Our oceans have also been serving as a buffer against rapid climate change. “The ocean is really helping us out,” said Lynne Talley, a distinguished professor at Scripps Institution of Oceanography at the University of California, San Diego. It has absorbed about 30 percent of the carbon dioxide that humans have emitted, and about 90 percent of the excess heat added to the planet.

Impacts of Change

These changes will be felt in New England. As Radcliffe Institute Dean Lizabeth Cohen noted at the start of the day, “The coastline is literally right at our doorstep, so concerns about rising sea levels hit very close to home.”

Sea-level rise is not uniform; because of gravitational effects and subsiding land, it will be more acute here than in other parts of the world, said Ellen Douglas, an associate professor of hydrology at the University of Massachusetts Boston. Meanwhile, storms are expected to become more common, and rising seas will exacerbate flooding. Simple flood maps fail to account for real-life storm patterns, so Douglas’s team has modeled the effects of future floods on Boston’s infrastructure to give government agencies a better idea of the city’s vulnerabilities.

Over the past decade or so, the Gulf of Maine “warmed faster than 99 percent of the global ocean,” said Andrew Pershing, the chief scientific officer at the Gulf of Maine Research Institute. One of the major casualties of that change is New England’s cod fishery. Overfishing played a role in plummeting fish stocks, but warmer waters have made recovery challenging.

“We’re not only warming the atmosphere and the oceans, but we’re also changing the chemistry of the oceans in specific and measurable ways,” said Anne L. Cohen, an associate scientist at Woods Hole Oceanographic Institution. High levels of carbon dioxide make the ocean more acidic, which reduces the amount of calcium carbonate available to marine organisms to construct skeletons and shells. Coral bleaching is a well-known effect of ocean acidification, but economically important creatures such as mussels and sea scallops are also at risk.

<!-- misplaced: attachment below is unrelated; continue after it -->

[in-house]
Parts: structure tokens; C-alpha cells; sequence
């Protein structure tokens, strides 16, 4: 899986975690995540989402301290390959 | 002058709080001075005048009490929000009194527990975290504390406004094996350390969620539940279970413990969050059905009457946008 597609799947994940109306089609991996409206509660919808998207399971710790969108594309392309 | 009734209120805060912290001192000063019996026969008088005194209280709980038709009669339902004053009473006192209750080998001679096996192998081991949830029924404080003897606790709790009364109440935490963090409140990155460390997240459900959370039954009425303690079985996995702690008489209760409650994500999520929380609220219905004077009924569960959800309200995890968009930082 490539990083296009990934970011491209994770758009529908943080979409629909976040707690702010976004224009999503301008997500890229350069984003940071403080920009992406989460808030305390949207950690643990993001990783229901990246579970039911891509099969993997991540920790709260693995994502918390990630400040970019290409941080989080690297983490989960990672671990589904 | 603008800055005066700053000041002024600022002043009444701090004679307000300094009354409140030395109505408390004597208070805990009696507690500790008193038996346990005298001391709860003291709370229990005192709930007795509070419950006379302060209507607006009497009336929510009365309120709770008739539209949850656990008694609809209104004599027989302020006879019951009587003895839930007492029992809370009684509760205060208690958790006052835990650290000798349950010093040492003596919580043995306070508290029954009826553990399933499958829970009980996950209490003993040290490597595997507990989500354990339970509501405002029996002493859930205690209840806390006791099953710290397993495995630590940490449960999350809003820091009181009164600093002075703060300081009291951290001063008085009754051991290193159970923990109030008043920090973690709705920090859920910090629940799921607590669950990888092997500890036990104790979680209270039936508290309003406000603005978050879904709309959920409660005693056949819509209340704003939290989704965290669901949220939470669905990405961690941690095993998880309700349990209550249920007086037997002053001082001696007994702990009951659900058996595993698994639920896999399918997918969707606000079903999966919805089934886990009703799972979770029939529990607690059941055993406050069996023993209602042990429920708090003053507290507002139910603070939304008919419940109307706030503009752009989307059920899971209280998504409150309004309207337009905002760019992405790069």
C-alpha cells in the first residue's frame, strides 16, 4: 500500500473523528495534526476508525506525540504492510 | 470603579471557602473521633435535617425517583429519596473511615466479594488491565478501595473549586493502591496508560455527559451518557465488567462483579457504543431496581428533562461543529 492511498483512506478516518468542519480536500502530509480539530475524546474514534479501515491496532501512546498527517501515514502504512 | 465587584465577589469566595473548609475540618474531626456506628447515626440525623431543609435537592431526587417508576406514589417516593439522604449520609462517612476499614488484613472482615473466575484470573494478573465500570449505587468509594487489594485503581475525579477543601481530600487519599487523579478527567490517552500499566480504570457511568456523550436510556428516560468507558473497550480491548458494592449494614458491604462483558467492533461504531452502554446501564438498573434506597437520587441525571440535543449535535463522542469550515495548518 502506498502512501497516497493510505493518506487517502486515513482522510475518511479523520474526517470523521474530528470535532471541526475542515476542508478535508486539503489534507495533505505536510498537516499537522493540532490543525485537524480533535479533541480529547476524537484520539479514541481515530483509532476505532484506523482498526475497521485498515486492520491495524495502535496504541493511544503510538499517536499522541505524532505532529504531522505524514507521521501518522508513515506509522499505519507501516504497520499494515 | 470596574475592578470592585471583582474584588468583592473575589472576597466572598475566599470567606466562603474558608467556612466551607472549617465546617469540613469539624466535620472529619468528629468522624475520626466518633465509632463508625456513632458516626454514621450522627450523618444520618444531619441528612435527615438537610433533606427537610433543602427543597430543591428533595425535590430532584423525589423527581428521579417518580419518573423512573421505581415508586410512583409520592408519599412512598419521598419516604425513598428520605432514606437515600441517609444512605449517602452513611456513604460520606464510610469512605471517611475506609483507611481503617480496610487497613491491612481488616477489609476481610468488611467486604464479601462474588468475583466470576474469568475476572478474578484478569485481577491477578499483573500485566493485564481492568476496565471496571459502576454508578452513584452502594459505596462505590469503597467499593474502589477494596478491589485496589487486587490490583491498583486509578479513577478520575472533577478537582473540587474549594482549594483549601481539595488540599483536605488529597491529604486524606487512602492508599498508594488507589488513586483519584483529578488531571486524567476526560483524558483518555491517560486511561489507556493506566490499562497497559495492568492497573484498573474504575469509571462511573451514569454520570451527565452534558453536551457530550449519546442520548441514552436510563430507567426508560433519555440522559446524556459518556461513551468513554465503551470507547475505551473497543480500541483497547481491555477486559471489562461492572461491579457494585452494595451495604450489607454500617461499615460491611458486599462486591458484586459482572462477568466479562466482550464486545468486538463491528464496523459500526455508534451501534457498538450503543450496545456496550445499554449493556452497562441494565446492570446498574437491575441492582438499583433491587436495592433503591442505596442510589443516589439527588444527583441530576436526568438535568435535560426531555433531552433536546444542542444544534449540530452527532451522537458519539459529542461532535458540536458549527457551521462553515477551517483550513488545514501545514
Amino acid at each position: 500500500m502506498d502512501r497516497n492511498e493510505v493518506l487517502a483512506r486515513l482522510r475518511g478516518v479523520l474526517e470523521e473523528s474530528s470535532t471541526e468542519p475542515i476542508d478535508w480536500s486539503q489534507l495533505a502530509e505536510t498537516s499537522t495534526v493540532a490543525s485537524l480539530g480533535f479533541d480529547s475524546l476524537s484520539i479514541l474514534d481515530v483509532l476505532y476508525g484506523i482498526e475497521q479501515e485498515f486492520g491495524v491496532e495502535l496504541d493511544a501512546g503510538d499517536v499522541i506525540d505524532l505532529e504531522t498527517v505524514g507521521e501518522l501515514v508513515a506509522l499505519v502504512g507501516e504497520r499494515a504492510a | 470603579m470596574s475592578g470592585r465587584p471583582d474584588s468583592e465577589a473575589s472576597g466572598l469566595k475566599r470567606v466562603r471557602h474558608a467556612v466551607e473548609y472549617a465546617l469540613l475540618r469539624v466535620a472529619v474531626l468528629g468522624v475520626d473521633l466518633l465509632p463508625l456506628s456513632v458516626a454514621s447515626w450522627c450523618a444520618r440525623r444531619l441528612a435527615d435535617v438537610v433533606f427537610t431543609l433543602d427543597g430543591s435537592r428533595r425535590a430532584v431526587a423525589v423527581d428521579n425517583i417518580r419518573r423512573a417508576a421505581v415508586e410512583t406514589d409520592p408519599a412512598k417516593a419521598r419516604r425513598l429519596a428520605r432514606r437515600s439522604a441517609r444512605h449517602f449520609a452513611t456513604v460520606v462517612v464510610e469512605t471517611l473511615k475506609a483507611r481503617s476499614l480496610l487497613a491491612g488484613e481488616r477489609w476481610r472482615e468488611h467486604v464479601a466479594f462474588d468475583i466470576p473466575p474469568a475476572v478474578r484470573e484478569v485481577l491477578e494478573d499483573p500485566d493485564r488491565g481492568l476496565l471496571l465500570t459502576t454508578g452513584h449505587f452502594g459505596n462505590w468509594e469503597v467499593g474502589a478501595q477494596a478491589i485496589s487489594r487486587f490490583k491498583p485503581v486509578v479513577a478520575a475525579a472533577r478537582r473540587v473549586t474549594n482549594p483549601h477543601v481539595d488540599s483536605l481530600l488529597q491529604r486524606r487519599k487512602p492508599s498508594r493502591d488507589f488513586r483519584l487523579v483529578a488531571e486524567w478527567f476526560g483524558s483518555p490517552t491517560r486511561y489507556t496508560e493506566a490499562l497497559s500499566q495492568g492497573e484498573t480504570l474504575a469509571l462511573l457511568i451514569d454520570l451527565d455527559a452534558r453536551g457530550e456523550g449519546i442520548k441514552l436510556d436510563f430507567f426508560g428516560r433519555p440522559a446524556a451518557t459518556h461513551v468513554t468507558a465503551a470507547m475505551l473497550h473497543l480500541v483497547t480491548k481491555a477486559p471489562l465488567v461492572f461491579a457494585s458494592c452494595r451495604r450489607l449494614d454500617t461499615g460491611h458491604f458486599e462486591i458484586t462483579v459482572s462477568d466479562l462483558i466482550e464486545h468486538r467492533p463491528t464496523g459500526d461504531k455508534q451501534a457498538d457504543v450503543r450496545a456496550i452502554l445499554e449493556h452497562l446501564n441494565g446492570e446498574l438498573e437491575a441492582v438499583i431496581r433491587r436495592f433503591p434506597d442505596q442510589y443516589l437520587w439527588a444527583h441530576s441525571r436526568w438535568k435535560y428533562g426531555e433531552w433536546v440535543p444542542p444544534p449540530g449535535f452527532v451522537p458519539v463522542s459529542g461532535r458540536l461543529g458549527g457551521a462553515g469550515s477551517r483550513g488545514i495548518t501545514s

Greenhouse gases are not the only means by which humans impact ocean life, however; the very sounds we make can be disruptive underwater. Christopher Clark, the founding director of the Bioacoustics Research Program at Cornell University, recounted his discovery decades ago of the hidden world of long-distance communication by Southern right whales. These and other marine animals depend on sound to maintain relationships. “Acoustics is their world,” he said. Humans, too, use underwater sound for communication, navigation, and defense, and we’re creating a dangerous din through shipping and oil and gas exploration.

These findings highlight the need for policies that can balance human interests with environmental protection. Rear Admiral Steven D. Poulin, commander of the First Coast Guard District, finished the day with a look at the complexities of policing and protecting the oceans. “We must ensure that we are good stewards of our oceans and that we do all we can to ensure sustainability. That stewardship will require collaboration between countries and across domains of science and government.”

Courtney Humphries is a freelance science writer.